Adele Mills: Four Acts and a Landscape

2 April - 7 May 2016
Over the last decade Adele Mills has honed a technique of combining photography, painting and digital rendering to produce abstract and figurative work with a structural layering, where one image is viewed through the transparency of a second image.

Four acts and a landscape is comprised of mixed media objects that employ prints on fabric in a shadow-box format. This exhibition is the artist’s first solo show in the United States and her first with the gallery. 


The signature gap between the layers in her work creates a displacement of colors, shape and composition and produces doublings, fadings and seeming movement, as aspects of the image are activated through the shifting perspective of the viewer. Two dimensional images come alive through her rigorous study and precise placement of moire patterns, creating a unique vibrational exchange as the artwork is approached and regarded from different view points and distances.

Her latest body of work, four acts and a landscape, is inspired by the space of the theatrical stage and is loosely connected to the subject matter in The Seagull, a play by Russian dramatist Anton Chekhov.  Mills draws upon elements of stage design, riffing off of structural elements like the curtains used to mask off portions of a stage which alter the dimensions of a production. With each of her works, Mills creates her own intimate theater by layering prints on fabric over printed backdrops. Hers is a breathable space where a vibrant visual production of her own design is enacted. Sometimes that space comes alive with rhythmic suggestions of performers and set pieces at the climax of a play. Conversely, that space can be absent of activity, a quiet series of screens and shadows between acts. In both scenarios, there is an anticipatory tension, a sense of passing time and a feeling of wonder that are peculiar to the artist’s chosen medium.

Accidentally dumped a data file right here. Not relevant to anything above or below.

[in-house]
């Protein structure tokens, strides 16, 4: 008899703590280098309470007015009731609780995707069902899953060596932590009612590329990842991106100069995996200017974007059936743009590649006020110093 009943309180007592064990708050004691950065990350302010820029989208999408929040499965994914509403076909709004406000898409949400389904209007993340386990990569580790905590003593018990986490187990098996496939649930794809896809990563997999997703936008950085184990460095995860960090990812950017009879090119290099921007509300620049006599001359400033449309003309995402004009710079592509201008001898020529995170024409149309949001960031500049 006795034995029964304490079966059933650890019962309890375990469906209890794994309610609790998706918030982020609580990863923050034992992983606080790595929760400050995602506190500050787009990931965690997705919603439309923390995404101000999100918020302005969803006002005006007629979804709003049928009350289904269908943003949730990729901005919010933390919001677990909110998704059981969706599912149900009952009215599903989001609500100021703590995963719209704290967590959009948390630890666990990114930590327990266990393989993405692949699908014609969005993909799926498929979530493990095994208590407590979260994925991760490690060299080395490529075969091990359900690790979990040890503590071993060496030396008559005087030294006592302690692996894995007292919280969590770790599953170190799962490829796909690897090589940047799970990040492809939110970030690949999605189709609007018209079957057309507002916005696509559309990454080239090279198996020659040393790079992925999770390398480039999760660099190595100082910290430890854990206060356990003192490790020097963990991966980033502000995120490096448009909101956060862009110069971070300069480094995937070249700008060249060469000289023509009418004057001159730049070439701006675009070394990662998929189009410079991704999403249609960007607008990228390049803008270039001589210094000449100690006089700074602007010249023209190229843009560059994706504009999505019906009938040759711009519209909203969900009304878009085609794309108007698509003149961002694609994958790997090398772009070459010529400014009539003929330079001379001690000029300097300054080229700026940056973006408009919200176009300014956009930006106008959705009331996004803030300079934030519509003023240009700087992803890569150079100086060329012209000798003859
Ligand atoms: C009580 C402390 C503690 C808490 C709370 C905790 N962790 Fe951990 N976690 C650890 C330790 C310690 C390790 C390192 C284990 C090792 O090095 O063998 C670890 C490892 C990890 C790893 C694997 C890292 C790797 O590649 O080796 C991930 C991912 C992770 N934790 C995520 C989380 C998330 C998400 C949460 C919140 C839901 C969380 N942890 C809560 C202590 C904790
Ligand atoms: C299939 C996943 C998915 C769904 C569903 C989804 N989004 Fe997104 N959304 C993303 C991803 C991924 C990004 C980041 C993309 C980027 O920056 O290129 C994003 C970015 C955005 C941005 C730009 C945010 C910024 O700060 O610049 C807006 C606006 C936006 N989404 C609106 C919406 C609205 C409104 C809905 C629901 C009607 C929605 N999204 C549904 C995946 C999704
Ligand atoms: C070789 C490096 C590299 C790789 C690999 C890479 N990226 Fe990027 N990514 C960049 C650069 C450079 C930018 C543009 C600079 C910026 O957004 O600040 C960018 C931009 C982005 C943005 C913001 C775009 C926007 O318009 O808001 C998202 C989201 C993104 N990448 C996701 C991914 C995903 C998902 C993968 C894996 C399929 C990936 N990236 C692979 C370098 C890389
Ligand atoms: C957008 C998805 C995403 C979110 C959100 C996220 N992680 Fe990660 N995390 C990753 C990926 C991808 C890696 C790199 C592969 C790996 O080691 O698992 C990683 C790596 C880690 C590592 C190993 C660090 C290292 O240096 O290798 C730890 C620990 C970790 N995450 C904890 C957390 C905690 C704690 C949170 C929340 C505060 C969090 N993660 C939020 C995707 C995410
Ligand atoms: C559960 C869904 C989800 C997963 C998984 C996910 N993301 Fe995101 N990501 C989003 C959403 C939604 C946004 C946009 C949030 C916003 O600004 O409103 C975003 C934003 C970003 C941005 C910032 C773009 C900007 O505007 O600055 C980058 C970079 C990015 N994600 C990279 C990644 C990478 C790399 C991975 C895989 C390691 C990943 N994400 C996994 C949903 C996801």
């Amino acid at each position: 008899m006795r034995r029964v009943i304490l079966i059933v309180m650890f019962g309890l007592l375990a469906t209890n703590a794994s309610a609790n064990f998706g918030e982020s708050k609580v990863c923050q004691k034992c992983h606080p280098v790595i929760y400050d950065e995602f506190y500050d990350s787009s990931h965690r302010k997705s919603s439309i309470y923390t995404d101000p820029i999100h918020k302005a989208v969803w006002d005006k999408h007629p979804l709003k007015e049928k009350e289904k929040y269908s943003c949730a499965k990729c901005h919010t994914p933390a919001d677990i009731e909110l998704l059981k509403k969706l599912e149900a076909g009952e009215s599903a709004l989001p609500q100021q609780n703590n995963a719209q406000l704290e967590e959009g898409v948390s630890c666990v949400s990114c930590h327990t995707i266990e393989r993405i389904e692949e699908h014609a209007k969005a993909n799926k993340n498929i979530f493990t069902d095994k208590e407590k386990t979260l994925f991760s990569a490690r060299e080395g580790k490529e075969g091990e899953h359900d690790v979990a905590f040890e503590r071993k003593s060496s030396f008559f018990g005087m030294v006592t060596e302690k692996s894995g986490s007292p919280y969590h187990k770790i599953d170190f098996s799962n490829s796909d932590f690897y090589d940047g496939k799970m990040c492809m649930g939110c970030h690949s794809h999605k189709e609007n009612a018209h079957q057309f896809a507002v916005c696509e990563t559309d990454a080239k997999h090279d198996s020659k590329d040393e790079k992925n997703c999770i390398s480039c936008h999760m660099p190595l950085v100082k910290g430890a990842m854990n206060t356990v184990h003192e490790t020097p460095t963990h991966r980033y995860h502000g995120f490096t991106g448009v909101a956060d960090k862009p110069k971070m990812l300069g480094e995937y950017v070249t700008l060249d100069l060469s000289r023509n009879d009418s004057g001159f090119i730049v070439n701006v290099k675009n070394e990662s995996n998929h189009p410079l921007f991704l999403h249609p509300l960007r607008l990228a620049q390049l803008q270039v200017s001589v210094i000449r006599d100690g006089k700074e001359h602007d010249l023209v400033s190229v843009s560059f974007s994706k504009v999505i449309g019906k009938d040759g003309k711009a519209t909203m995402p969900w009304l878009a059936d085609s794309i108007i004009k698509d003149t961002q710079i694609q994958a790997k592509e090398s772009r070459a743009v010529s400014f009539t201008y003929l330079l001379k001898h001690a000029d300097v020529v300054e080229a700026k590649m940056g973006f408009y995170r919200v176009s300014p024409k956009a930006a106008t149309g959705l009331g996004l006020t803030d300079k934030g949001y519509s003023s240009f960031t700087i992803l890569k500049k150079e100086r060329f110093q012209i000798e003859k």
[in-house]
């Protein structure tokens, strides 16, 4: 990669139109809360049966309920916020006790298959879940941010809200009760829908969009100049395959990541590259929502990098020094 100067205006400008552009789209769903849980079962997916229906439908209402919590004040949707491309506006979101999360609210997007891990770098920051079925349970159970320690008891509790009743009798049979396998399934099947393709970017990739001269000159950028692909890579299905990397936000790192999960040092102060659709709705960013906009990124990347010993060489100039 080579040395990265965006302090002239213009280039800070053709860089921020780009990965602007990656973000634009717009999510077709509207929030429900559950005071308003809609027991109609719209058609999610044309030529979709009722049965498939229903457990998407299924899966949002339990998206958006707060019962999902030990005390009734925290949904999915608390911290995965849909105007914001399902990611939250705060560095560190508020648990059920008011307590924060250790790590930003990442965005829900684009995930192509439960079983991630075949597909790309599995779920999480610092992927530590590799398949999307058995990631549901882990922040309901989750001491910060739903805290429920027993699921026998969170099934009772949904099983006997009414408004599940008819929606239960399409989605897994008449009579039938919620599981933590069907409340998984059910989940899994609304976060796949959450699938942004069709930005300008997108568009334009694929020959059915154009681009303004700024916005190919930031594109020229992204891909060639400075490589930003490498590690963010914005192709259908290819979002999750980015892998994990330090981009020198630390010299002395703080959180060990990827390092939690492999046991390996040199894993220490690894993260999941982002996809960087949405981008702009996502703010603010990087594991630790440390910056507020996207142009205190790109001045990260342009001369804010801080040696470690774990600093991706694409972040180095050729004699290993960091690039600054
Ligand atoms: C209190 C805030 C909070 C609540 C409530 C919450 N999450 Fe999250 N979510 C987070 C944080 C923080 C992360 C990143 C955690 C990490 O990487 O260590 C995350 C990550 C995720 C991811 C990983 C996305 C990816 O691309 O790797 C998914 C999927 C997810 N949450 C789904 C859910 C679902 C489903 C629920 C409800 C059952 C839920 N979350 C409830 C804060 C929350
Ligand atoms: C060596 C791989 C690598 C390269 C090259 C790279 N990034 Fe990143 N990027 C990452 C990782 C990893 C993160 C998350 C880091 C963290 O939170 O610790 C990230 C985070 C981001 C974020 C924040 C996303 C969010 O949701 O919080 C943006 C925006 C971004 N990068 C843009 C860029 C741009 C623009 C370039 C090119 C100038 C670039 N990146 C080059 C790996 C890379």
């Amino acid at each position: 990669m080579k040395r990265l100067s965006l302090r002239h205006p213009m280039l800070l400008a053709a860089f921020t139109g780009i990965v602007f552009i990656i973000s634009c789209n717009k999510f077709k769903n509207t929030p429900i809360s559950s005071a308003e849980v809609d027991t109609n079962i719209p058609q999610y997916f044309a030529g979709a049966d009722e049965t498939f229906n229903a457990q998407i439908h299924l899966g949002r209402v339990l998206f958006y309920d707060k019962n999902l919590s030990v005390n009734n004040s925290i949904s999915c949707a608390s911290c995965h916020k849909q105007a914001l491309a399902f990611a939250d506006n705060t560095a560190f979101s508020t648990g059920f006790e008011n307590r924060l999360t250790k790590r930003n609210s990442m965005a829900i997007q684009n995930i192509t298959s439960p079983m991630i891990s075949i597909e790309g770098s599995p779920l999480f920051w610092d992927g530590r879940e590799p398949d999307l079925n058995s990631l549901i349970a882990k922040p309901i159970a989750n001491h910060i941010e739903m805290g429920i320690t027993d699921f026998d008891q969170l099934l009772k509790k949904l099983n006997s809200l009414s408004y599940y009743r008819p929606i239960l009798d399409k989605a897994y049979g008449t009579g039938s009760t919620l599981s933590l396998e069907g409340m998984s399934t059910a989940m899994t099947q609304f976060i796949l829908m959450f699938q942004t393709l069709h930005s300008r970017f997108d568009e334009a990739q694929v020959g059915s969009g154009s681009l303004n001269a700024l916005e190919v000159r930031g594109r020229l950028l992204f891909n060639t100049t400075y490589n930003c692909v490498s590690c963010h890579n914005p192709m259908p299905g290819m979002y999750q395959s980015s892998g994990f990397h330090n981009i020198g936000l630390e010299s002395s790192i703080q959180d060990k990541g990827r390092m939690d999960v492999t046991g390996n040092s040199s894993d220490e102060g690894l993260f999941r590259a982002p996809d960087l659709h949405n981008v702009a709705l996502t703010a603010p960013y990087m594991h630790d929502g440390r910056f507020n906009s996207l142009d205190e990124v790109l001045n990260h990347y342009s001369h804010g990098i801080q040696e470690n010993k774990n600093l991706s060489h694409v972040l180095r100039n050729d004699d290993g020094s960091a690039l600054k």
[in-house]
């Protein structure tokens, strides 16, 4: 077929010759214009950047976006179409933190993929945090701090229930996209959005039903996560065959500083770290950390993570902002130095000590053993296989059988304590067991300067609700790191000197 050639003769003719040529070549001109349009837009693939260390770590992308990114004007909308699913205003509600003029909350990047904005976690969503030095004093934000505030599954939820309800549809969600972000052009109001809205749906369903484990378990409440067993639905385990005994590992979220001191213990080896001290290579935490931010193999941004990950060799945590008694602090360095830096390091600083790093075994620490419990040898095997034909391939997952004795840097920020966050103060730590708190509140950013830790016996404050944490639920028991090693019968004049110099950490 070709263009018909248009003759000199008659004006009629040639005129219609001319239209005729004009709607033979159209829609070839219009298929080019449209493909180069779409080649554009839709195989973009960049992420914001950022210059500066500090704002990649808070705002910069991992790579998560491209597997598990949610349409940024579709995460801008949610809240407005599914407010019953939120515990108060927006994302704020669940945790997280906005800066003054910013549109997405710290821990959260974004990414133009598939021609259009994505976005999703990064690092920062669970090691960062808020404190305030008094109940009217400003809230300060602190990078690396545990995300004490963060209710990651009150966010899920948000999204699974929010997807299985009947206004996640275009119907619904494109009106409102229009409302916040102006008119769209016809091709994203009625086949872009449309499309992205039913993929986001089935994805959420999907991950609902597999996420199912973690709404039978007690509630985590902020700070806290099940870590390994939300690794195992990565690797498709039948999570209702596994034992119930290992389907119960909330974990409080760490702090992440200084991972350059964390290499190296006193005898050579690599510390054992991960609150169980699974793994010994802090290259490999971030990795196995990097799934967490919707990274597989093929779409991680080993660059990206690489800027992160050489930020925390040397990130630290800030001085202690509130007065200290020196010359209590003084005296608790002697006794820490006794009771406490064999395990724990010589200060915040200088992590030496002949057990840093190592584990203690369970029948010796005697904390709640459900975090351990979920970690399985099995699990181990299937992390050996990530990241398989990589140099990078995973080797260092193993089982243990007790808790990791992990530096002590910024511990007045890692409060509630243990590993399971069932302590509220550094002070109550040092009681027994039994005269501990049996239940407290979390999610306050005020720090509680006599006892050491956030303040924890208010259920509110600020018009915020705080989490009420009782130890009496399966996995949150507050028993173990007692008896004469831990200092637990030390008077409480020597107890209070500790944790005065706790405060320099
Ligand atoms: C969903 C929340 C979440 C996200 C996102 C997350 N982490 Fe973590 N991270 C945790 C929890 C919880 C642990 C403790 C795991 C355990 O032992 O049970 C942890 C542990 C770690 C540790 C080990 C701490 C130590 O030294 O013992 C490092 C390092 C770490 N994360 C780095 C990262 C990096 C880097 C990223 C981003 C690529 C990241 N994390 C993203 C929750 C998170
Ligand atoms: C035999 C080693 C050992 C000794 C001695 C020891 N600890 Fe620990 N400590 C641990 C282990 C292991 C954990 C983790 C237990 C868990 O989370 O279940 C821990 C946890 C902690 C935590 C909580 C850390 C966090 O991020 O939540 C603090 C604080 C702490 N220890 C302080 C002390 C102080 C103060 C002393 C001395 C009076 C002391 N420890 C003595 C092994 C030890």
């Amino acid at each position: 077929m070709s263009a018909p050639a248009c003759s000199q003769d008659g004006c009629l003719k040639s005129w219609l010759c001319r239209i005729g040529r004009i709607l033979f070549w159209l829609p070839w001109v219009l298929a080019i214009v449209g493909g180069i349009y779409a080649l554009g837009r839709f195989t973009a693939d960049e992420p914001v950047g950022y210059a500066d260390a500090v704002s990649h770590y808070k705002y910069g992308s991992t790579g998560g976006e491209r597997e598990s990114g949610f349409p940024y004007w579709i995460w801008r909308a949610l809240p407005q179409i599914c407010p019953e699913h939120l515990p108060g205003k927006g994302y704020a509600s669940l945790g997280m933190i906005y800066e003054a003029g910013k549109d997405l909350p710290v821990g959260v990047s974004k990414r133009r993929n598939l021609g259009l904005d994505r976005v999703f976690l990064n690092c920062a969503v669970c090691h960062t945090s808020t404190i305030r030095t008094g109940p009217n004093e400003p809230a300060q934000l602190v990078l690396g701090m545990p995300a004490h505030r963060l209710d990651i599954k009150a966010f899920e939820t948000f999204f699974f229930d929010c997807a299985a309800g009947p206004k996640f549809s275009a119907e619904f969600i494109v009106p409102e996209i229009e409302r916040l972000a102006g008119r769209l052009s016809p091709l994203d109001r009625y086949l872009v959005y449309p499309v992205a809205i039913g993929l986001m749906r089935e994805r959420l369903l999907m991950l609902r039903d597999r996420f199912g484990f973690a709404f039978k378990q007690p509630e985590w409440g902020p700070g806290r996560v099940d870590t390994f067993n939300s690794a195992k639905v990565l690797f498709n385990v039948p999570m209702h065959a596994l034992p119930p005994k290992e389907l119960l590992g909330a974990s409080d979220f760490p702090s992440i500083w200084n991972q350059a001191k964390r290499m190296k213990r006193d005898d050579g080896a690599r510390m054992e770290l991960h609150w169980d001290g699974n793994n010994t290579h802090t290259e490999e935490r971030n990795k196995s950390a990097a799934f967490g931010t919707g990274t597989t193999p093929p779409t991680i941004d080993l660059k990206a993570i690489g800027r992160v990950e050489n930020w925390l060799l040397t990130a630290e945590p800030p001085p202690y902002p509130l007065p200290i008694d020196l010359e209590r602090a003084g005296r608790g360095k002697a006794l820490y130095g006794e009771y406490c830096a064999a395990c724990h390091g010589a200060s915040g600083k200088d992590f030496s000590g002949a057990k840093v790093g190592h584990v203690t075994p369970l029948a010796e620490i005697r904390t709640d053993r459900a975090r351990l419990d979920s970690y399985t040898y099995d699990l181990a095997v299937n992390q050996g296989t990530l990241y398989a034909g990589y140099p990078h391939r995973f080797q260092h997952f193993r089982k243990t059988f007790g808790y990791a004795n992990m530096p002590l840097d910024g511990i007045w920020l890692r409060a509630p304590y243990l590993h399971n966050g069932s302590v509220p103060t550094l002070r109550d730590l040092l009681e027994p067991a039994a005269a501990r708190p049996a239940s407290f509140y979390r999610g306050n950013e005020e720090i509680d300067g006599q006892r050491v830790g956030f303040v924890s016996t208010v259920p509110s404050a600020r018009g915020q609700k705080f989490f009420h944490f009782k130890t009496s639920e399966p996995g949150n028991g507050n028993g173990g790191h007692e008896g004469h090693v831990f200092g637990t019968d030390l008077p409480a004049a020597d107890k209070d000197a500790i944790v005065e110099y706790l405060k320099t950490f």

Adele Mills earned her MFA from CalArts in 2003 and was a research scholar at UCLA’s Center for the Study of Women from 2005 to 2007. She lives and works in Los Angeles.